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Molecular immunology

Adenine suppresses IgE-mediated mast cell activation.


PMID 25700347

Abstract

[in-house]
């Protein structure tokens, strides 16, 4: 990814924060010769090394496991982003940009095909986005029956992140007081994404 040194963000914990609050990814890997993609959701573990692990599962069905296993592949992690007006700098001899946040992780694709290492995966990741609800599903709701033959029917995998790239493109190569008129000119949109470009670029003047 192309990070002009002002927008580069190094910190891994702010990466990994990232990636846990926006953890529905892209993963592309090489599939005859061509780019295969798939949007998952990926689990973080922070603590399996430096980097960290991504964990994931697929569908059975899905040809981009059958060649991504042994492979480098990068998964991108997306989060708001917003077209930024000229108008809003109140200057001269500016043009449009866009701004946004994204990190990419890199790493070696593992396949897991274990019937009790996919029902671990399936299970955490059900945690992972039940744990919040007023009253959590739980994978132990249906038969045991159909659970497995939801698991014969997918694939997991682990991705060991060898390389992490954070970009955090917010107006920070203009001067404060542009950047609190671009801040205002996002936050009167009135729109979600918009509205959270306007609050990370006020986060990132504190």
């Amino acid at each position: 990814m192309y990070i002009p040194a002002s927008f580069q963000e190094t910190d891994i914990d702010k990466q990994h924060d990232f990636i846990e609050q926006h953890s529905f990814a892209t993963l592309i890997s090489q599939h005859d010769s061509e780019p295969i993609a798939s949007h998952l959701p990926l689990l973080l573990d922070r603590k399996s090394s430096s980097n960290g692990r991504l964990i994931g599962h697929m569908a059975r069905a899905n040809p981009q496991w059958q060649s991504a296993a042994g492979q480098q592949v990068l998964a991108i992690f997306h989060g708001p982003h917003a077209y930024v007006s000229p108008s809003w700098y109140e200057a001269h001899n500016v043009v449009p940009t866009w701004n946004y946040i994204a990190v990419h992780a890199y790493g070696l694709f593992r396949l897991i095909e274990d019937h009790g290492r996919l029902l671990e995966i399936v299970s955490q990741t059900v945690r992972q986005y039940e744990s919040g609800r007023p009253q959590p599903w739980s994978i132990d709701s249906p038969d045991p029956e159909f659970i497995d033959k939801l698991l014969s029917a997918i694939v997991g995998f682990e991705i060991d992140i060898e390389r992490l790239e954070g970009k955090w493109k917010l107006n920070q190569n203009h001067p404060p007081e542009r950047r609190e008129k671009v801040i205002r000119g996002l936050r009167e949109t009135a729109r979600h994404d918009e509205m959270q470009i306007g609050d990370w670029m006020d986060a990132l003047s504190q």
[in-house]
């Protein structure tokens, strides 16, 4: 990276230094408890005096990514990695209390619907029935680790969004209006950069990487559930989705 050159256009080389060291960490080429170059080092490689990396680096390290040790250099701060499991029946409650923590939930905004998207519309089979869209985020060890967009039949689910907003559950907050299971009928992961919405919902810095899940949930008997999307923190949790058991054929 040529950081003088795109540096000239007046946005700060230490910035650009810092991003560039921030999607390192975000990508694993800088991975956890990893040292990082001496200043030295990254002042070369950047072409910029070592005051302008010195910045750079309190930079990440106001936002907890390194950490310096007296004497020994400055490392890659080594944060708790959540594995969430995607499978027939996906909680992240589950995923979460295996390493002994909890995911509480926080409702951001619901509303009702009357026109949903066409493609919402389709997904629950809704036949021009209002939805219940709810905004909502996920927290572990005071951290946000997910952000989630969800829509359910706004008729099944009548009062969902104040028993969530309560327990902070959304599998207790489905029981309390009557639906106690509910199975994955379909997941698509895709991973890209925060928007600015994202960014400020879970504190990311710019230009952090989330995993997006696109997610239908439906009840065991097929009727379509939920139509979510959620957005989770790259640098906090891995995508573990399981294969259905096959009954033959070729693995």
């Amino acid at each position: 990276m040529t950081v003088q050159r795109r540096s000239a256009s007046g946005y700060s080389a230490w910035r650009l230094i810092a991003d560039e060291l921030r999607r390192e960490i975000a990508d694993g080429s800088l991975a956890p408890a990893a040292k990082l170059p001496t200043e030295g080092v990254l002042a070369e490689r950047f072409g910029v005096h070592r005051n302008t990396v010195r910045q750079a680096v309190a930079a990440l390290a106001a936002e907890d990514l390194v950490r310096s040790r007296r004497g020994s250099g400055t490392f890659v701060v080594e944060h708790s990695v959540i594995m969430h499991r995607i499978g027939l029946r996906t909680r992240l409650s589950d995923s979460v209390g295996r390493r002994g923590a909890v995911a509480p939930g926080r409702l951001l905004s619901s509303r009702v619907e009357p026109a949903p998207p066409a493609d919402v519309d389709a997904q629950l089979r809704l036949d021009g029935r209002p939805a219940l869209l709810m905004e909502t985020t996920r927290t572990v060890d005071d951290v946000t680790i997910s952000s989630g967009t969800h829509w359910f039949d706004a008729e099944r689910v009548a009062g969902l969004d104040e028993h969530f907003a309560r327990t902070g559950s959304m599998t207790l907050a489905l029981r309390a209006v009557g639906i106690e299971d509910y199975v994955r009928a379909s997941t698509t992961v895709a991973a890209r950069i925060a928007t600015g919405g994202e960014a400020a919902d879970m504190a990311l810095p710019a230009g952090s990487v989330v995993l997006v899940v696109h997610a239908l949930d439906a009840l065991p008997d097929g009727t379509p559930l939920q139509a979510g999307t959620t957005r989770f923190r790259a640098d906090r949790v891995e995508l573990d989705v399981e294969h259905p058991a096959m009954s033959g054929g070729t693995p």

Nucleobase adenine is produced by dividing human lymphoblasts mainly from polyamine synthesis and inhibits immunological functions of lymphocytes. We investigated the anti-allergic effect of adenine on IgE-mediated mast cell activation in vitro and passive cutaneous anaphylaxis (PCA) in mice. Intraperitoneal injection of adenine to IgE-sensitized mice attenuated IgE-mediated PCA reaction in a dose dependent manner, resulting in a median effective concentration of 4.21 mg/kg. In mast cell cultures, only adenine among cytosine, adenine, adenosine, ADP and ATP dose-dependently suppressed FcɛRI (a high affinity receptor for IgE)-mediated degranulation with a median inhibitory concentration of 1.6mM. It also blocked the production of LTB4, an inflammatory lipid mediator, and inflammatory cytokines TNF-α and IL-4. In addition, adenine blocked thapsigargin-induced degranulation which is FcɛRI-independent but shares FcɛRI-dependent signaling events. Adenine inhibited the phosphorylation of signaling molecules important to FcɛRI-mediated allergic reactions such as Syk, PLCγ2, Gab2, Akt, and mitogen activated protein kinases ERK and JNK. From this result, we report for the first time that adenine inhibits PCA in mice and allergic reaction by inhibiting FcɛRI-mediated signaling events in mast cells. Therefore, adenine may be useful for the treatment of mast cell-mediated allergic diseases. Also, the upregulation of adenine production may provide another mechanism for suppressing mast cell activity especially at inflammatory sites.